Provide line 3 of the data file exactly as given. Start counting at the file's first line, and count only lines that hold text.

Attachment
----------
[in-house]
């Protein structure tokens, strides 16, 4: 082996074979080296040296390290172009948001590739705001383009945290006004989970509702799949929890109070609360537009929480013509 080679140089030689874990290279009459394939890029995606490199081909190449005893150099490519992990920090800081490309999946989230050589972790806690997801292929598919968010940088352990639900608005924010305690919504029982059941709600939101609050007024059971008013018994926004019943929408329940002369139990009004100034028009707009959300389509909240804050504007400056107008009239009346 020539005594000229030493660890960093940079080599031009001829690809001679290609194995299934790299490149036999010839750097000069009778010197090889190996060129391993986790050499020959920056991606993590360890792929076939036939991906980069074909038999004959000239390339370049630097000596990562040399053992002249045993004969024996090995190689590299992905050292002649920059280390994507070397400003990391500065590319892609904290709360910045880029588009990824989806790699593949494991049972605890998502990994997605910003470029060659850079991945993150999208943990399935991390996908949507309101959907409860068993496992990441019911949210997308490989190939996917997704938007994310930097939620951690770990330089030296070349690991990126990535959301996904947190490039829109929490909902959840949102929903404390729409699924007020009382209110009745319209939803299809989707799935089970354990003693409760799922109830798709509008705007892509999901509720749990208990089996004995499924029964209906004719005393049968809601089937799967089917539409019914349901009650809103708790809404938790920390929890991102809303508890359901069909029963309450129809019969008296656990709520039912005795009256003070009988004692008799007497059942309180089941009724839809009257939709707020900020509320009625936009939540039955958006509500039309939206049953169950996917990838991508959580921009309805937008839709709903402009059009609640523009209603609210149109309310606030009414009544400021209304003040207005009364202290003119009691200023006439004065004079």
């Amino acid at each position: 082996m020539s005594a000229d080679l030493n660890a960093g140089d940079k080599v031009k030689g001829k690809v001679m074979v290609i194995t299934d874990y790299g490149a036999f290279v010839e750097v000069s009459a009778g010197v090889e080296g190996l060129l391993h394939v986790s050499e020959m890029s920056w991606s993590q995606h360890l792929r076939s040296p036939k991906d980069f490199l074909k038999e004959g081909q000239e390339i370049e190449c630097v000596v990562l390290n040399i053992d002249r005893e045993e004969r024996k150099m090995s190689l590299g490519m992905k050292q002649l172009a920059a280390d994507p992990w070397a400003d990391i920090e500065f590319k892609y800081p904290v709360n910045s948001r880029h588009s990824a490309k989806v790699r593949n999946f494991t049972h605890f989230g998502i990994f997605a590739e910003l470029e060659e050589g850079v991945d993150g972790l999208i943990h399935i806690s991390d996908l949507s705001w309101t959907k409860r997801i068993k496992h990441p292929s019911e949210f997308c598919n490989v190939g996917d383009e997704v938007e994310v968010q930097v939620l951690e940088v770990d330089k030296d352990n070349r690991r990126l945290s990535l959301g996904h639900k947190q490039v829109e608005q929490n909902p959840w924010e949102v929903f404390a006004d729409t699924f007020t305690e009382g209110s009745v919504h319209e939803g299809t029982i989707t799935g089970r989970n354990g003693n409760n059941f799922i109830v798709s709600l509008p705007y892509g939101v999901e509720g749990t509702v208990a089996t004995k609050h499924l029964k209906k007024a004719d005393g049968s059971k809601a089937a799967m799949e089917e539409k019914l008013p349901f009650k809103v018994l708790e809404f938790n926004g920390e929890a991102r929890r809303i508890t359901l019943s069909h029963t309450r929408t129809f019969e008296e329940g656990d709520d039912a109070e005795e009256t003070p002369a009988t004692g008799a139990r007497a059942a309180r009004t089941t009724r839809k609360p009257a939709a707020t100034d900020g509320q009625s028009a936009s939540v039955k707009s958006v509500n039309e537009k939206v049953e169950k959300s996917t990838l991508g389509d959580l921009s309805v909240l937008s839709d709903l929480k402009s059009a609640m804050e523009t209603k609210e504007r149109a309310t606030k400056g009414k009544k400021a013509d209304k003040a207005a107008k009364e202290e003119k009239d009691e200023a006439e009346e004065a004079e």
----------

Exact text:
């Amino acid at each position: 082996m020539s005594a000229d080679l030493n660890a960093g140089d940079k080599v031009k030689g001829k690809v001679m074979v290609i194995t299934d874990y790299g490149a036999f290279v010839e750097v000069s009459a009778g010197v090889e080296g190996l060129l391993h394939v986790s050499e020959m890029s920056w991606s993590q995606h360890l792929r076939s040296p036939k991906d980069f490199l074909k038999e004959g081909q000239e390339i370049e190449c630097v000596v990562l390290n040399i053992d002249r005893e045993e004969r024996k150099m090995s190689l590299g490519m992905k050292q002649l172009a920059a280390d994507p992990w070397a400003d990391i920090e500065f590319k892609y800081p904290v709360n910045s948001r880029h588009s990824a490309k989806v790699r593949n999946f494991t049972h605890f989230g998502i990994f997605a590739e910003l470029e060659e050589g850079v991945d993150g972790l999208i943990h399935i806690s991390d996908l949507s705001w309101t959907k409860r997801i068993k496992h990441p292929s019911e949210f997308c598919n490989v190939g996917d383009e997704v938007e994310v968010q930097v939620l951690e940088v770990d330089k030296d352990n070349r690991r990126l945290s990535l959301g996904h639900k947190q490039v829109e608005q929490n909902p959840w924010e949102v929903f404390a006004d729409t699924f007020t305690e009382g209110s009745v919504h319209e939803g299809t029982i989707t799935g089970r989970n354990g003693n409760n059941f799922i109830v798709s709600l509008p705007y892509g939101v999901e509720g749990t509702v208990a089996t004995k609050h499924l029964k209906k007024a004719d005393g049968s059971k809601a089937a799967m799949e089917e539409k019914l008013p349901f009650k809103v018994l708790e809404f938790n926004g920390e929890a991102r929890r809303i508890t359901l019943s069909h029963t309450r929408t129809f019969e008296e329940g656990d709520d039912a109070e005795e009256t003070p002369a009988t004692g008799a139990r007497a059942a309180r009004t089941t009724r839809k609360p009257a939709a707020t100034d900020g509320q009625s028009a936009s939540v039955k707009s958006v509500n039309e537009k939206v049953e169950k959300s996917t990838l991508g389509d959580l921009s309805v909240l937008s839709d709903l929480k402009s059009a609640m804050e523009t209603k609210e504007r149109a309310t606030k400056g009414k009544k400021a013509d209304k003040a207005a107008k009364e202290e003119k009239d009691e200023a006439e009346e004065a004079e």